Page images
PDF
EPUB

As blanks, benevolences, and I wot not what :
But what, o'God's name, doth become of this?
North. Wars have not wasted it, for warr'd he hath

not,
But basely yielded upon compromise
That, which his ancestors achiev'd with blows:
More hath he spent in peace, than they in wars.

Ross. The earl of Wiltshire hath the realm in farm.
Willo. The king's grown bankrupt, like a broken

man.

North. Reproach, and dissolution, hangeth over him.

Ross. He hath not money for these Irish wars,
His burdenous taxations notwithstanding,
But by the robbing of the banish'd duke

North. His noble kinsman : most degenerate king !
But, lords, we hear this fearful tempest sing,
Yet seek no shelter to avoid the storm:
We see the wind sit sore upon our sails,
And yet we strike not, but securely perish.

Ross. We see the very wreck that we must suffer ; And unavoided is the danger now, For suffering so the causes of our wreck. North. Not so; even through the hollow eyes of

death, I spy life peering ; but I dare not say How near the tidings of our comfort is.

Willo. Nay, let us share thy thoughts, as thou dost

ours.

Ross. Be confident to speak, Northumberland :
We three are but thyself; and, speaking so,
Thy words are but as thoughts; therefore, be bold.

North. Then thus :—I have from Port le Blanc, a

bay In Brittany, receiv'd intelligence, That Harry Hereford, Reignold lord Cobham, The son of Richard Earl of Arundel, That late broke from the duke of Exeter, His brother, archbishop late of Canterbury, Sir Thomas Erpingham, sir John Ramston, Sir John Norbery, sir Robert Waterton, and Francis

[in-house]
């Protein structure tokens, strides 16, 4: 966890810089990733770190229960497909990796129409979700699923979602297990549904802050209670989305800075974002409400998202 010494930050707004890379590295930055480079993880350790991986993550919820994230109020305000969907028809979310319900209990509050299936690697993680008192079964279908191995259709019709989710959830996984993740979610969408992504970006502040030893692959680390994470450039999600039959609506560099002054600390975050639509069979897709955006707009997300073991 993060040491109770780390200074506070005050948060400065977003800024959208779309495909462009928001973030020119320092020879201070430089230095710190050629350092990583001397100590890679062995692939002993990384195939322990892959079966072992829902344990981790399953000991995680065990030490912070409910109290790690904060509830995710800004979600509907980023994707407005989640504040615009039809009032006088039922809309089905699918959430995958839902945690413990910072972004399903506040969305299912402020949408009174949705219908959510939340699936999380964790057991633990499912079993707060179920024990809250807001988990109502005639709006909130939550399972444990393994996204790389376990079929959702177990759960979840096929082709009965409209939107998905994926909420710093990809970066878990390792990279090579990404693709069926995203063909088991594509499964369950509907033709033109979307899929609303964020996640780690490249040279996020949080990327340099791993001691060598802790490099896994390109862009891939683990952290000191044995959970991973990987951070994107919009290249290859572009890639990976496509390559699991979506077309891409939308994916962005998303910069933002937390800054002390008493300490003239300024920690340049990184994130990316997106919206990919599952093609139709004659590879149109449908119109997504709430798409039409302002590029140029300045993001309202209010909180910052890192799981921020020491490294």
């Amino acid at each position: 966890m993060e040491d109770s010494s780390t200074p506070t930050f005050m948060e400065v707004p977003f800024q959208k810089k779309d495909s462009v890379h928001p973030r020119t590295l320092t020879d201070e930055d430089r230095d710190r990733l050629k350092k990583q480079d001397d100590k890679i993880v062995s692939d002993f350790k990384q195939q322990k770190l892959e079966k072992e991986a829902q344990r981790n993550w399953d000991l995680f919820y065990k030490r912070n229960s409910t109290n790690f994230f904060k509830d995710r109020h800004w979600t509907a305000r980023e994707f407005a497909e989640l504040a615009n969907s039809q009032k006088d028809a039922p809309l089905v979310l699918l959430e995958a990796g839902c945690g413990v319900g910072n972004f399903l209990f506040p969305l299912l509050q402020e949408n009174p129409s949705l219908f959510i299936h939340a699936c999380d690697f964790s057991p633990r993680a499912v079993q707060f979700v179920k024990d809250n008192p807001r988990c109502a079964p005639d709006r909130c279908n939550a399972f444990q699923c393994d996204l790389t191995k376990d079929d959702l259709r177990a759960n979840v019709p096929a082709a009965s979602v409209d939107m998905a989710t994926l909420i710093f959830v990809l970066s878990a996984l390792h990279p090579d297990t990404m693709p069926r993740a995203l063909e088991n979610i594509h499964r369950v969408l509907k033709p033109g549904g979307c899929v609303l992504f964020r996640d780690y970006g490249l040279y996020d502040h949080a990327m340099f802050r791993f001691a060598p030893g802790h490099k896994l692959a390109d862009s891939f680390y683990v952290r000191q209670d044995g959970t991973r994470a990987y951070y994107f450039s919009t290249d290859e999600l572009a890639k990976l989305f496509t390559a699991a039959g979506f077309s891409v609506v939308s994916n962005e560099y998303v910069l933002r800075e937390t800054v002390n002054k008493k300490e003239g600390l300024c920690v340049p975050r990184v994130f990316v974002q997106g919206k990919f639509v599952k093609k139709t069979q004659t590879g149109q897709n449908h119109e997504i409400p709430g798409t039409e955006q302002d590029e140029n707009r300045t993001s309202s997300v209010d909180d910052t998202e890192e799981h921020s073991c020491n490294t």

Quoint, All these well furnished by the duke of Bretagne, With eight tall ships, three thousand men of war, Are making hither with all due expedience, And shortly mean to touch our northern shore: Perhaps, they had ere this; but that they stay The first departing of the king for Ireland. If then we shall shake off our slavish yoke, Imp out our drooping country's broken wing, Redeem from broken pawn the blemish'd crown, Wipe off the dust that hides our scepter's gilt, And make high majesty look like itself, Away, with me, in post to Ravenspurg : But if you faint, as fearing to do so, Stay, and be secret, and myself will go. Ross. To horse, to horse! urge doubts to them that

fear. Willo. Hold out my horse, and I will first be there.

[Exeunt.

SCENE II.-The same. A Room in the Palace.

Enter Queen, Bushy, and Bagot.
Bushy. Madam, your majesty is too much sad:
You promisd, when you parted with the king,
To lay aside life-harming heaviness,
And entertain a cheerful disposition.

Queen. To please the king, I did ; to please myself,
I cannot do it; yet I know no cause,
Why I should welcome such a guest as grief,
Save bidding farewell to so sweet a guest
As my sweet Richard : Yet, again, metbinks,
Some unborn sorrow, ripe in fortune's womb,
Is coming towards me; and my inward soul
With nothing trembles : at something it grieves,
More than with parting from my lord the king.